Accessing Justice - Guest Writer Elizabeth Knight
The first pro bono client I ever had was a domestic violence survivor seeking a restraining order against her abuser. As we walked from my office to the Multnomah County Courthouse for her hearing some twenty years ago, I heard my client say under her breath: “I wish I had a real lawyer.” I wasn’t offended, because I understood. Her abuser had money and had hired an experienced lawyer to represent him, while she couldn’t afford a lawyer and ended up with me, a volunteer lawyer fresh out of law school. Notwithstanding my nerves (and my private thought that I, too, wished she had a real lawyer!), we won her case and she got her restraining order. Her demeanor leaving the courthouse was entirely changed from when we’d arrived that morning; she was relieved, empowered, and grateful for my help, and in that moment she and I both felt the importance and power of a justice system accessible to all, regardless of income or status.
I’m Elizabeth Knight and I’m Ethan’s wife. I met Ethan in 1996 when we were first-year law students at the University of Oregon. After graduating in 1999 we started our new jobs in Portland. I went into private practice for a local law firm, while Ethan took a job first as a deputy district attorney at the Multnomah County DA’s Office, and later moved across the street to the U.S. Attorney’s Office. For 20 years we’ve worked hard at our jobs, but we’ve also devoted many hours to the community and the legal profession, and to important causes like access to justice.
I believe that as lawyers, we have a professional responsibility to ensure that everyone has equal access to our justice system. In other words, that we live up to our promise of liberty and justice for all. For lawyers in private practice this means doing pro bono work and supporting Oregon’s critical legal aid programs. For criminal law lawyers it means ensuring a level playing field and equal treatment before the courts, which is paramount to a functional and fair criminal justice system. Just as important, we need a District Attorney who will enforce the law but who will do so equally, and equitably.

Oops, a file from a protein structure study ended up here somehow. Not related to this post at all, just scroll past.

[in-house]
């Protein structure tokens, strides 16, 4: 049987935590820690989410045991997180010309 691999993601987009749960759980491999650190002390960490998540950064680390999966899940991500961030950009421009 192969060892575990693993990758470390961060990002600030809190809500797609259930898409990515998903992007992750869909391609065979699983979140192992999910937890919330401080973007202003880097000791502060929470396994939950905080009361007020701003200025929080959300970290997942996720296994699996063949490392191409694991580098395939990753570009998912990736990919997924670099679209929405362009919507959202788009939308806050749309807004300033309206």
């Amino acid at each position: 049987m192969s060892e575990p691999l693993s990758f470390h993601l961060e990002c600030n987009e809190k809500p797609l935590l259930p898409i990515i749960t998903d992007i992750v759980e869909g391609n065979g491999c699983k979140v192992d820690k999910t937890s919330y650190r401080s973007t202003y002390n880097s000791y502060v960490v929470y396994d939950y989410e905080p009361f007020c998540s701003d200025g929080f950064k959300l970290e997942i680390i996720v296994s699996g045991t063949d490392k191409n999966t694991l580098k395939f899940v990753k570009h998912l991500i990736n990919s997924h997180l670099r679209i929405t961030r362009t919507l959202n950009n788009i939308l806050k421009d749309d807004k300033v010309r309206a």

It is these principles which I know, first hand, that Ethan embodies and would bring to the table as District Attorney. I’ve watched as he’s handled the smallest of cases and the largest of cases, and have seen his tremendous commitment to his work. But even entrenched in a major trial (when, much to the chagrin of his family, he’s working round the clock), he never loses sight of the fact that he’s dealing with real people and real lives, and that everyone in the process matters. He is committed to enforcing the law but does so in a fair and just way, drawing on his 20 years of experience working with defense attorneys, judges, victims, and law enforcement, as well as the credibility and trust earned only through years on the job. It is the depth of his legal experience combined with his personal commitment to a criminal justice system that works – for everyone – that makes him uniquely qualified to serve as our county’s next District Attorney.
That’s why I’m excited that so many of Ethan’s and my colleagues in the legal profession, and more than 100 endorsers total, are supporting his candidacy for Multnomah County District Attorney. They are supporting Ethan because they believe, like I do, he will be a strong, but fair, District Attorney.